(image credit: Eric Houdas CC BY-SA 3.0)
Charly Mottet was born in Valence, France on this day in 1962 and rode professionally from 1983 to 1994 - a period during which he earned widespread acclaim as one of the strongest French riders in the post-Hinault era with some 67 race victories. He never won a Tour de France but twice came fourth (1987 and 1991), also coming sixth in 1989 and winning Stage 15 in 1990 followed by 11 and 12 in 1991. He won Stages 9 and 11 at the 1986 Vuelta a Espana, but his best Grand Tour results came from the Giro d'Italia - he won the Youth Classification in 1984 and Stage 16 in 1990 when he was second overall in the General Classification.
Mottet's other successes - which include the Tour de l'Avenir in 1986, the Tour du Limousin in 1987 and 1993, the Tour de Romandie in 1990 and three editions of the Critérium du Dauphiné (1987, 1989 and 1992) suggest that the rider could have won a Grand Tour, perhaps even the Tour. However, as he was becoming known among fans for his successes, he was also becoming known among riders for what seemed a strange eccentricity at the time - his steadfast refusal to resort to any form of doping or performance-enhancing drugs whatsoever. When we bear in mind that he was racing at a time when the vast majority of riders would swallow or inject anything their soigneurs suggested without even momentary consideration for what they might be doing to themselves, Mottet's refusal to do so - and continued success against riders who were quite literally doped up to the eyeballs - is both remarkable and evidence of a truly great, heroically strong rider.
|Cartoon from the New York World|
report on Aaronson's crash
On this day in 1900, Swedish Oscar Aaronson (also spelled Aronson) was involved in a crash at the Madison Square Garden Six Day Race in New York. He died six days later (contemporary report) from a combination of his injuries, exhaustion and pneumonia - before his death, other riders expressed concern that the crash "might prove fatal to six-day racing itself."
Tommaso de Pra, who was born in Mortara, Italy on this day in 1938, won Stage 10 and wore the yellow jersey for one day in the 1966 Tour de France. He also won Stage 6 at the 1966 Tour de Suisse and Stage 3a at the 1968 Vuelta a Espana.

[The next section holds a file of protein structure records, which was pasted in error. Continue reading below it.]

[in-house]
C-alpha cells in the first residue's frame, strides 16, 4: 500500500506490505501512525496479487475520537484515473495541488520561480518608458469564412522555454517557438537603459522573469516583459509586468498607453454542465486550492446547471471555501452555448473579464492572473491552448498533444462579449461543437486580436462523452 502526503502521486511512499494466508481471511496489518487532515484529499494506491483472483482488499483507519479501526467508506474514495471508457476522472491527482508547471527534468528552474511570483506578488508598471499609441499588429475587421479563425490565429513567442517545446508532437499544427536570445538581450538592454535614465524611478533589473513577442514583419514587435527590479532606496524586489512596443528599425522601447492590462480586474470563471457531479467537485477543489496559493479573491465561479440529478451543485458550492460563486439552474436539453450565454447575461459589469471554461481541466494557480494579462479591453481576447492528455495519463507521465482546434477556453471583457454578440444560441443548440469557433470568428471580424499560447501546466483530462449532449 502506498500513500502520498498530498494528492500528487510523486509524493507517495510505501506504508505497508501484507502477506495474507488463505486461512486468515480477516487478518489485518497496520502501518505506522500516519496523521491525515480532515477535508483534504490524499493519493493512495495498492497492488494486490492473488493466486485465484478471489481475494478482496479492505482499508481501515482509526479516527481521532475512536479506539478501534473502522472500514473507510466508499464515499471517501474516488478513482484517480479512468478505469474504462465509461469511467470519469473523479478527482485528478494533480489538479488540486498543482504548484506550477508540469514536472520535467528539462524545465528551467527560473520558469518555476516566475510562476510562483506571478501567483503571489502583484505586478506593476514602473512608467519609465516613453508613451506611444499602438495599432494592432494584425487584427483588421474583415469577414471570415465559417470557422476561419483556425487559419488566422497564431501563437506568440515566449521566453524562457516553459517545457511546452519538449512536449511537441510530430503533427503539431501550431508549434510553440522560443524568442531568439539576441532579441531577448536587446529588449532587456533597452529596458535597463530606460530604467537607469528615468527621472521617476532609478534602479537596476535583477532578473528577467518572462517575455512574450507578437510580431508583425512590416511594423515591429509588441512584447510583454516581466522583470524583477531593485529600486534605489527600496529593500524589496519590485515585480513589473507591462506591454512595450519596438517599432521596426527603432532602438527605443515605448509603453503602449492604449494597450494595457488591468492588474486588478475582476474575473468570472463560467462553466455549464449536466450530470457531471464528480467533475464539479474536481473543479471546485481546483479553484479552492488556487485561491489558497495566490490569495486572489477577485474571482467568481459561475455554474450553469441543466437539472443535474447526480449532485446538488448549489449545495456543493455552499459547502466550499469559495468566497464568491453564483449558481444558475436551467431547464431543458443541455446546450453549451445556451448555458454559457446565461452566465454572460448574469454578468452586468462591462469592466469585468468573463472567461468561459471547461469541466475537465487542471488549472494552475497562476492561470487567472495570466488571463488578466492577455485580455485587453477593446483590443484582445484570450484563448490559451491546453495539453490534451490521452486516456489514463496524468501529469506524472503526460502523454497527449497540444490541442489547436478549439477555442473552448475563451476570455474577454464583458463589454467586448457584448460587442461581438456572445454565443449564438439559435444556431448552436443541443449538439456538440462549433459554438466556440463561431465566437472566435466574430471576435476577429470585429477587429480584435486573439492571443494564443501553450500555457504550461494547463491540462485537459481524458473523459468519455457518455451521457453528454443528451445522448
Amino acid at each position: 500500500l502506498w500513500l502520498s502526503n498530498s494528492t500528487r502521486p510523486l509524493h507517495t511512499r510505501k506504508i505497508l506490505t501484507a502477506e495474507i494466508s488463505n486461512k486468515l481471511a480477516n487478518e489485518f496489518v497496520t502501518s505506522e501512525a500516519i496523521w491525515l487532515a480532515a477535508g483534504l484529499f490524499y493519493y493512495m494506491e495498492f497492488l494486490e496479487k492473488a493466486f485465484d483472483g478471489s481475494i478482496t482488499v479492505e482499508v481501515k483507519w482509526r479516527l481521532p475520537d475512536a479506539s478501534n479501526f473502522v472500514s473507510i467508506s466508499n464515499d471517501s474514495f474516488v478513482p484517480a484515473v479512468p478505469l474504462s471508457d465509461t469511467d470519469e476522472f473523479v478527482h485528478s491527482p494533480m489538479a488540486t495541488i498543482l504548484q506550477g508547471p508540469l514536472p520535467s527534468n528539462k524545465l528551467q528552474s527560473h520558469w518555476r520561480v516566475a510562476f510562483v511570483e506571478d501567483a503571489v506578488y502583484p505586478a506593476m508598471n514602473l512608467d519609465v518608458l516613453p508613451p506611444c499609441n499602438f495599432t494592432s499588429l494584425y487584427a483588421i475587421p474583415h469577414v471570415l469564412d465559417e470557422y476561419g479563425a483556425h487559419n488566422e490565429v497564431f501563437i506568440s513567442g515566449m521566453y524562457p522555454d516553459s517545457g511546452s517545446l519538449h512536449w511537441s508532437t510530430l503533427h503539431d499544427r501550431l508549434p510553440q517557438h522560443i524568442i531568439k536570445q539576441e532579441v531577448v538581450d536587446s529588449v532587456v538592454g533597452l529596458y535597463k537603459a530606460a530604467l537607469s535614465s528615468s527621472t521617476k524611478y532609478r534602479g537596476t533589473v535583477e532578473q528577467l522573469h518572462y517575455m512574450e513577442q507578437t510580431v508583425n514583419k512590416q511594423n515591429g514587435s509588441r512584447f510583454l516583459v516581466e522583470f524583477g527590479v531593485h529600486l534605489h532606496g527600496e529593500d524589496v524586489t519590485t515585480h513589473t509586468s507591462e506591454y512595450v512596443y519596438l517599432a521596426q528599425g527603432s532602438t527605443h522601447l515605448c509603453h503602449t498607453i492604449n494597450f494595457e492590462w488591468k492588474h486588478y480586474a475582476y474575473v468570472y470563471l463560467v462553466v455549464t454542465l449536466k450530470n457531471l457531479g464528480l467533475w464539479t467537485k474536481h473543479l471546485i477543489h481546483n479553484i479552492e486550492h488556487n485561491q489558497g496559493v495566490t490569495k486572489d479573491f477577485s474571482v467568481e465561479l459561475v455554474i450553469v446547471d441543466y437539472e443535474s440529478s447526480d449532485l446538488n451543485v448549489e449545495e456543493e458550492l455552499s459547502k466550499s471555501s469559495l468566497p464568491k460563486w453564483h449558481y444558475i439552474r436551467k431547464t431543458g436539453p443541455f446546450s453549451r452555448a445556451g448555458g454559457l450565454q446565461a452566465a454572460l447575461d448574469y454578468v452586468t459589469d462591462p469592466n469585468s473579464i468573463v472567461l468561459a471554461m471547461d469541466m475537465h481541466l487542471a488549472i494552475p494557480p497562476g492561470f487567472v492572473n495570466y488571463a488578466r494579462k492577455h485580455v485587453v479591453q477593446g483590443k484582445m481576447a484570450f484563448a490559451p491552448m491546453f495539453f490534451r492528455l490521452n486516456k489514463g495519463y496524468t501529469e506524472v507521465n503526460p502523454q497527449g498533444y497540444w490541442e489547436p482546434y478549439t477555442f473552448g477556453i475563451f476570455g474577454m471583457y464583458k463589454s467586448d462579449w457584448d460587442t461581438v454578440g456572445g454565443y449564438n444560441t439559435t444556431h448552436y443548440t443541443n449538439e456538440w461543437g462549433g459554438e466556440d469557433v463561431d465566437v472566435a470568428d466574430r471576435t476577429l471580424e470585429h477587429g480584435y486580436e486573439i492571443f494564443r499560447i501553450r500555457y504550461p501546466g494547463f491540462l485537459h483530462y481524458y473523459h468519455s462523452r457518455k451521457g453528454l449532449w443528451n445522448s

Cesare Cippolini, older brother of Mario and himself a retired a professional cyclist, was born on this day in 1958.
Jo Planckaert, winner of stages at the Tour de Wallonie, Tour du Limousin, Vuelta a Andalucia and the Tour of Swede, was born on this day in Deinze, Belgium in 1970. He is the son of Willy Planckaert, the winner of the Points Competition at the 1966 Tour de France. His best result was second place at the 1997 Paris-Roubaix.
Joseph Gottschalk, born in Dallas on this day in 1950, attended a Catholic seminary during his youth and was remarkable only in that he was "nerdy, even by seminary standards" according to those who knew him. However, he revealed himself as possessing a very fine backbone indeed when he refused point-blank to do anything to assist the war effort after he was drafted to fight in Vietnam, spending lengthy periods in tough military prisons yet never giving up his pacifist beliefs.
In 1976, he got married and settled down, vanishing from the public eye and raising four children. He divorced in 2000 and spent the next three years living as quietly as he had done during his marriage. Then, in 2003, he decided that he wanted to encourage people to appreciate the human form and personal liberty - which he expressed by riding his bike around San Antonio dressed only in a thong. He quickly came to attention of local news programmes glad for an amusing "And finally..." story that was subsequently covered by the Associated Press service, bringing him to international fame as Thong Man. On the 17th of June that year, he dropped the thong in favour of a "tan bag" - covering only his genitals - which proved too much for the police to tolerate and he was arrested and charged for indecent exposure. Gottschalk argued that the charge was "morality based on appearance" and became a hero for some (though the majority of the public in conservative San Antonio were outraged by his behavior). Four days later, his naked corpse was discovered lying at the bottom of a 30m cliff in Big Bend National Park. Police ruled the death a suicide, but many of his supporters and fans believe that he was murdered by persons unknown.
Other cyclists born on this day: Anna Baylis (Australia, 1976); Kristel Werckx (Belgium, 1969); Roberto Heredero (Cuba, 1950); Alberto Rodríguez (Uruguay, 1947); Michaela Brunngraber (Austria, 1964); Antonio Urquijo (Chile, 1960); Yousef Shadi (Libya, 1969); Cesare Cipollini (Italy, 1958); Robin Reid (New Zealand, 1975); Edgardo Simón (Argentina, 1974); Norbert Verougstraete (Belgium, 1934); Sean Bloch (South Africa, 1973).